Still, Woosnam sparkled intermittently alongside the newcomer and many fans were disappointed when the Welshman was sold to Aston Villa for £27,000 in November 1962. He made a promising start with Joe Mercer's side and soon he had attracted a legion of new admirers, while adding to his influence by taking on some of the coaching. But after Mercer left through ill-health in 1964, Woosnam did not get on as well with his replacement, Dick Taylor, and in the summer of 1966 Villa Park regulars were dismayed when the youthful-seeming 33-year-old was freed to start a new life in the US as player-coach to Atlanta Chiefs.
With the game enjoying an upsurge in the States, this was a new and lucrative challenge which fired Woosnam's imagination. Duly, under his guidance in 1968 the Chiefs won the inaugural North American Soccer League and he was voted coach of the year. Thereafter he came the face of the round-ball game in the US, being appointed commissioner of the NASL in January 1969 and coaching the nation's World Cup squad during 1969-70.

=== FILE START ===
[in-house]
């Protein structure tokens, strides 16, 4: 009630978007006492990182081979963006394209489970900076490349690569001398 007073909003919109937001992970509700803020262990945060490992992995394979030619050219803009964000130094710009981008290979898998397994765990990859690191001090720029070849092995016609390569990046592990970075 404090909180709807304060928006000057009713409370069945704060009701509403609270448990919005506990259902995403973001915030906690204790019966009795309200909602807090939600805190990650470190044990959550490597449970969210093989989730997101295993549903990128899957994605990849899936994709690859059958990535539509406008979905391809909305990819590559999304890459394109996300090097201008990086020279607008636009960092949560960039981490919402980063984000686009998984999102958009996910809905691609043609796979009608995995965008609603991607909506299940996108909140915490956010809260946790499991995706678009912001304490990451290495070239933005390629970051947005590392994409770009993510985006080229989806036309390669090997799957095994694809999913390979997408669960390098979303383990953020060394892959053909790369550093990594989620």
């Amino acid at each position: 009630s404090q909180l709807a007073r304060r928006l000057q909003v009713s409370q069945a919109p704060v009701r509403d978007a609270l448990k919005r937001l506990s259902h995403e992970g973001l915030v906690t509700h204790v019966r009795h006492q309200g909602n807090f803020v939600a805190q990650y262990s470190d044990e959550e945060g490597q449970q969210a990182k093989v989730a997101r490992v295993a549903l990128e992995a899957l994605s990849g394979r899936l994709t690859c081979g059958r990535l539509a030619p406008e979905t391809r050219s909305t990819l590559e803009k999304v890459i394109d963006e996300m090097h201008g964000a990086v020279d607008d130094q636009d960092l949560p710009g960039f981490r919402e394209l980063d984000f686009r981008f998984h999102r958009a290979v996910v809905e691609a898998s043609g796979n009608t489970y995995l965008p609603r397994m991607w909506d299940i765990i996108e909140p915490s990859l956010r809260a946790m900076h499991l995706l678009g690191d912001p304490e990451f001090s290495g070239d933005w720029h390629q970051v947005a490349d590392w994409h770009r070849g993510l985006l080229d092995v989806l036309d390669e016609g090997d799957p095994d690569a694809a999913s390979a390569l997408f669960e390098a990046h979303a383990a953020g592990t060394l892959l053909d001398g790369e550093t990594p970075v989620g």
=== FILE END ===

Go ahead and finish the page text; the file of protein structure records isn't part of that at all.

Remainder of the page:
Given the powerful counter-attractions of gridiron, baseball and basketball, igniting American enthusiasm for soccer was a mammoth task but Woosnam embraced it wholeheartedly. Soon such stellar names as Pele, Franz Beckenbauer and George Best were recruited to the cause and Woosnam was declaring, foolhardily as it turned out, that within 10 years interest in the British game would mushroom to the extent that it would surpass the established sports in popularity.